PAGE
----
Running Out of Time?

Running Out of Time?

Try These Calendar Management Tips

It seems that with every passing year, time management becomes harder and harder to get your arms around.  With new ways to communicate seemingly appearing daily, the onslaught of message and calendar management seems daunting.  

How did it get this way so fast, and will it ever slow down?  Nope.  

So, you better try and manage it better.  “How” is the question – a few helpful tips:

Schedule as Much in Advance to Control Calendar – You know when things will happen – weekly department meetings; quarterly Board meetings; performance reviews; budget process; a planned vacation; the list goes on.  Put as many of those items on your calendar as possible.  These become the immovables and all other “ad hoc” meeting requests can be managed around these.  My strategy at the start of the year is to lock in as much as possible giving me a high-level view of the year – and the expected key events – as I can.  Before every quarter, I map out all of my business travel.  Most won’t do this that far in advance and this enables me to grab the dates that are most convenient to me.  The more my calendar is developed on my terms, the less stress is created.  Taking the initiative (because most won’t) allows you to compartmentalize your calendar more effectively.

Eliminate Meetings that Add No Value – Back in my corporate life, I remember one week I looked at my schedule on Sunday and I had fifty-one (51) hours of meetings scheduled for the upcoming week.  Granted, I was running five different divisions at that time for a billion-dollar company but come on.  Fifty-one hours?  That was an eye-opener for me to take a look at every one of those meetings and seriously question if they are worth having.  Take a look at your calendar and ask yourself “could I get all of this in a weekly email update?”  Do I even have to be updated that frequently?  Eliminating redundant or unnecessary meetings on your calendar will not only free up your time to attack more pressing issues but relieve the time management stress of the meeting attendees.  We are quick to add meetings yet slow to can them.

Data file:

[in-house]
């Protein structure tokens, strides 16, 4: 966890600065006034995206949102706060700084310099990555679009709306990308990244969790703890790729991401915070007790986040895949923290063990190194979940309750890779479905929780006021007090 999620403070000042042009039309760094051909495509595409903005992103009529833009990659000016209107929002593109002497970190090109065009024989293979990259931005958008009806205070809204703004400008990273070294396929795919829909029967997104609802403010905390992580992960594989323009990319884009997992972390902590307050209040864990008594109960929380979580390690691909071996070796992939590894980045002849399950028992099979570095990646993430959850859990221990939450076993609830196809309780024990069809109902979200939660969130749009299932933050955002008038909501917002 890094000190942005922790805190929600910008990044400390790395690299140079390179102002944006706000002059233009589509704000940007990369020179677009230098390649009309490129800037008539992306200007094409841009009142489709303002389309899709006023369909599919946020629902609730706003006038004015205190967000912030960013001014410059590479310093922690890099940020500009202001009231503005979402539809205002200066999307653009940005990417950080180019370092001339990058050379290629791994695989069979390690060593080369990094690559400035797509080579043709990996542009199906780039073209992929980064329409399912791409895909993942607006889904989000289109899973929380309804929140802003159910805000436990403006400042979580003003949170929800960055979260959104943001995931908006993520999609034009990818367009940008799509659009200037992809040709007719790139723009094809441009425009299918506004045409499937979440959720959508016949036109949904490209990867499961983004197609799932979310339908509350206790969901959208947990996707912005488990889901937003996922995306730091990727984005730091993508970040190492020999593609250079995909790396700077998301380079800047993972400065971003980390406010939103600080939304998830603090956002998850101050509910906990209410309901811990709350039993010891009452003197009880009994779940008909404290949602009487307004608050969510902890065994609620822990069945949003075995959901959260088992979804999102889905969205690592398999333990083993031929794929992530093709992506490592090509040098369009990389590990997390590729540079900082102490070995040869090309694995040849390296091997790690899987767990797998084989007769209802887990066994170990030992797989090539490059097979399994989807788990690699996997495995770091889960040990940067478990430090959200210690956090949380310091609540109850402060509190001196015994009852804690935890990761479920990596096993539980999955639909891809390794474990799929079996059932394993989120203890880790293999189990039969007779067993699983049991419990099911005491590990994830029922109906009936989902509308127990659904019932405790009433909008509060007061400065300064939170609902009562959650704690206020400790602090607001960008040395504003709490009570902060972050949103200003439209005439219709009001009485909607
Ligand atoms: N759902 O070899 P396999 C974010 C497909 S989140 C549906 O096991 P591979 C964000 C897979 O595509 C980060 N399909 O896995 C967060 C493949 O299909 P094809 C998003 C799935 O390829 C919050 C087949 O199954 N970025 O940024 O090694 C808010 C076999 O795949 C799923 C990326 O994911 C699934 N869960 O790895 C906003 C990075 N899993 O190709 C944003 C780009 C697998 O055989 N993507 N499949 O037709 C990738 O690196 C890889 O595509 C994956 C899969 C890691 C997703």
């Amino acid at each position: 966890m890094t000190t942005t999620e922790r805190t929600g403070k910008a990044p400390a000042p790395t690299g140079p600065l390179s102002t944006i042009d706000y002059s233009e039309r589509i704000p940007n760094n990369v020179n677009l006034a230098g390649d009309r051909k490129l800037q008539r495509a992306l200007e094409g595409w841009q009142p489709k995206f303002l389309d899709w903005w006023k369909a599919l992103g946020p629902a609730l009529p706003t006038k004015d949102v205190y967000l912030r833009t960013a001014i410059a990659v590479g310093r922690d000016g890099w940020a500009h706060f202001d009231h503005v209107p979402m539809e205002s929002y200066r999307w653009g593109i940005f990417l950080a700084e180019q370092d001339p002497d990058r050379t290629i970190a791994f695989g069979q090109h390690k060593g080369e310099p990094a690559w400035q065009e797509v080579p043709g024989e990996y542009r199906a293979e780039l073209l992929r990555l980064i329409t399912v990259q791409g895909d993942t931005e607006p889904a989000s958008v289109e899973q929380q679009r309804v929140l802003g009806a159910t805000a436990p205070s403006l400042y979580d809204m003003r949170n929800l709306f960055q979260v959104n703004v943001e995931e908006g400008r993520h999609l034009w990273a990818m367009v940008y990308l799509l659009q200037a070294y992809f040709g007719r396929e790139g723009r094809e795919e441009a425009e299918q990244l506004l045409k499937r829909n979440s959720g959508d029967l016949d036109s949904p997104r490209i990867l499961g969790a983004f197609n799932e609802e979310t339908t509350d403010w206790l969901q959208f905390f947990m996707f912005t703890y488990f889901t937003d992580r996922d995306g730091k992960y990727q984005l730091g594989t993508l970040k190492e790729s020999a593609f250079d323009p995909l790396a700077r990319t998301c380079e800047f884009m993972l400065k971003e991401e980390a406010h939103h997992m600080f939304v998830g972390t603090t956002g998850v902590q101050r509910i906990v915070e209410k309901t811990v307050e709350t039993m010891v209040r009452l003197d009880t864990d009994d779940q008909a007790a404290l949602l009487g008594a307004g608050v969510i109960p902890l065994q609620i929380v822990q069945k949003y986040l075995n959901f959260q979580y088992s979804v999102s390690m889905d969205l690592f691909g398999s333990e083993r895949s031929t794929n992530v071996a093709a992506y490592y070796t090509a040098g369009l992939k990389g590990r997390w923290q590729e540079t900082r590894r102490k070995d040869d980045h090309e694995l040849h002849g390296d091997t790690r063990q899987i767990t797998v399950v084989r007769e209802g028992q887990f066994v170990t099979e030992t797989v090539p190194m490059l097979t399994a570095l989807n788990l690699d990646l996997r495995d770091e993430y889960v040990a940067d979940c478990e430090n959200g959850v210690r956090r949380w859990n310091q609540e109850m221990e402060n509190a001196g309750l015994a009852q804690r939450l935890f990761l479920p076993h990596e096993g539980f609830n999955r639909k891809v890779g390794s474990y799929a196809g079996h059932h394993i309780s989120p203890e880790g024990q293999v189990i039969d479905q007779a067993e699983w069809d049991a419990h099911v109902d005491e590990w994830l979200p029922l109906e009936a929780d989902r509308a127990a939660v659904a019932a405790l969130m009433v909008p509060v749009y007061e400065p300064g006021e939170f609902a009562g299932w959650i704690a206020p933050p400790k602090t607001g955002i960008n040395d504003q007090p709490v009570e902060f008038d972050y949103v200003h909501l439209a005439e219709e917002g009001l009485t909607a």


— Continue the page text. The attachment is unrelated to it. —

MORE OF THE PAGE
Consolidate Meetings – If you can’t outright eliminate a meeting, try consolidating “like” meetings.  I have a project today where I am running two similar divisions but in different geographies.  Yes, there are some division-specific items that need to be addressed but also many items that apply to each division – i.e., how to grow sales.  I am moving to consolidate these weekly meetings to foster a more collaborative approach amongst the teams all while shaving an hour off of the calendar weekly.   Time will tell if the productivity gains will offset the individual requirements of each division, but I will never know until I try.  Give yourself permission to change the status-quo on your calendar to further streamline the overall administration tasks at hand.

Calendarize Project Mileposts – Lastly, “projects” that are known in advance, should be placed on the calendar working back from the due date.  I use the term “projects” loosely because it can apply to any of a number of annual events.  Let’s take budgeting for instance.  Every company generally goes through a budgeting cycle that usually concludes in November or December for the upcoming year.  This shouldn’t be a surprise to anyone.  Invariably, most companies don’t give their teams enough time to work this process into their daily routines.  Rather, they start the process in September or October and cram it through everyone’s calendar in a compressed time.  Why not spread it out a bit more?  If you set the expectation in January that beginning in mid-July, the annual budget process will begin, then teams can begin to assemble all the necessary initiatives and budgetary items to include in the process throughout the year.  You could have everything ready and complete by October and then the finance team can simply update the numbers in November for the upcoming years budget.  This type of “time shifting” can apply to many annual items, i.e., performance reviews, etc.

Managing your calendar is as simple as taking control of it by leaving as little as you can to chance.  We all know that taxes are due April 15th, but how many of us wait until April to start them?  I map out as much as I can and put it into my calendar to help guide what needs to be completed and when.  Compartmentalizing all of the meetings and projects in advance helps to reduce the stress while improving productivity because the deliverables are mapped out in advance.  Communication is speeding up, not slowing down, so it’s time to do a calendar overhaul.

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John Matthews

John Matthews is the president and CEO of Gray Cat Enterprises and is responsible for the management of all consulting activities for the firm, which include retail consulting for multiunit operations; interim divisional or general management leadership; consumer marketing for companies launching products in the retail sector; and strategic project management. With more than 30 years of senior-level experience and a speaker at retail-group events throughout the U.S., Matthews has recently written Game-Changing Strategies for Retailers, which is available on Amazon. In addition, he has two step-by-step manuals, Local Store Marketing for Retailers and How to Stage a Killer Grand Opening!, which are available at www.graycatenterprises.com.

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